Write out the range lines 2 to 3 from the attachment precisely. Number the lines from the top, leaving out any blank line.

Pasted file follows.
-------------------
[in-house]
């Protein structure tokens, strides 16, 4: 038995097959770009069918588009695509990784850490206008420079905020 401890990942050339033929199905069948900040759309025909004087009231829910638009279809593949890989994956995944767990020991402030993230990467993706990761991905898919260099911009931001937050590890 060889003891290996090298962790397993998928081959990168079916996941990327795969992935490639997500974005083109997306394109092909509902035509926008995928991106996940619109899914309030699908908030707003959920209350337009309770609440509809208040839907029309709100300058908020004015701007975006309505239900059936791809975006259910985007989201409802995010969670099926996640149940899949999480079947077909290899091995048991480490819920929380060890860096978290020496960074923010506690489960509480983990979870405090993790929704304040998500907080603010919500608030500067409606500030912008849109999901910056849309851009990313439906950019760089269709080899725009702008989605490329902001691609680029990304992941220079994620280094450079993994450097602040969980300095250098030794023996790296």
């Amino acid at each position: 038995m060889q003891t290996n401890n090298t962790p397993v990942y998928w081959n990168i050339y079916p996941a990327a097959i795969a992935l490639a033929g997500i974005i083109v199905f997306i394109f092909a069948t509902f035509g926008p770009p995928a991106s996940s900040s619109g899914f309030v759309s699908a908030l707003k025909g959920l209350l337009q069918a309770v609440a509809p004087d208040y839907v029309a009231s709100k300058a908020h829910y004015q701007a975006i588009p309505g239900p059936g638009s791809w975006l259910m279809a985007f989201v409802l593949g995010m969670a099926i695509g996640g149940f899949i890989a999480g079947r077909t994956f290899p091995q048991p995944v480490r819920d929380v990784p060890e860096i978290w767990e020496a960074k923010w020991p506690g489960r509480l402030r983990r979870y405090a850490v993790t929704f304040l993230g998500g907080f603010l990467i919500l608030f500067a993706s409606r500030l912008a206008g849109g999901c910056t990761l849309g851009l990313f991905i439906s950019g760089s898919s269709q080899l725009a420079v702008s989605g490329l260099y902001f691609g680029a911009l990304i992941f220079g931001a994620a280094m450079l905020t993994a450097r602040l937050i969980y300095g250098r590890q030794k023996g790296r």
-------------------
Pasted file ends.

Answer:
């Protein structure tokens, strides 16, 4: 038995097959770009069918588009695509990784850490206008420079905020 401890990942050339033929199905069948900040759309025909004087009231829910638009279809593949890989994956995944767990020991402030993230990467993706990761991905898919260099911009931001937050590890 060889003891290996090298962790397993998928081959990168079916996941990327795969992935490639997500974005083109997306394109092909509902035509926008995928991106996940619109899914309030699908908030707003959920209350337009309770609440509809208040839907029309709100300058908020004015701007975006309505239900059936791809975006259910985007989201409802995010969670099926996640149940899949999480079947077909290899091995048991480490819920929380060890860096978290020496960074923010506690489960509480983990979870405090993790929704304040998500907080603010919500608030500067409606500030912008849109999901910056849309851009990313439906950019760089269709080899725009702008989605490329902001691609680029990304992941220079994620280094450079993994450097602040969980300095250098030794023996790296």
């Amino acid at each position: 038995m060889q003891t290996n401890n090298t962790p397993v990942y998928w081959n990168i050339y079916p996941a990327a097959i795969a992935l490639a033929g997500i974005i083109v199905f997306i394109f092909a069948t509902f035509g926008p770009p995928a991106s996940s900040s619109g899914f309030v759309s699908a908030l707003k025909g959920l209350l337009q069918a309770v609440a509809p004087d208040y839907v029309a009231s709100k300058a908020h829910y004015q701007a975006i588009p309505g239900p059936g638009s791809w975006l259910m279809a985007f989201v409802l593949g995010m969670a099926i695509g996640g149940f899949i890989a999480g079947r077909t994956f290899p091995q048991p995944v480490r819920d929380v990784p060890e860096i978290w767990e020496a960074k923010w020991p506690g489960r509480l402030r983990r979870y405090a850490v993790t929704f304040l993230g998500g907080f603010l990467i919500l608030f500067a993706s409606r500030l912008a206008g849109g999901c910056t990761l849309g851009l990313f991905i439906s950019g760089s898919s269709q080899l725009a420079v702008s989605g490329l260099y902001f691609g680029a911009l990304i992941f220079g931001a994620a280094m450079l905020t993994a450097r602040l937050i969980y300095g250098r590890q030794k023996g790296r």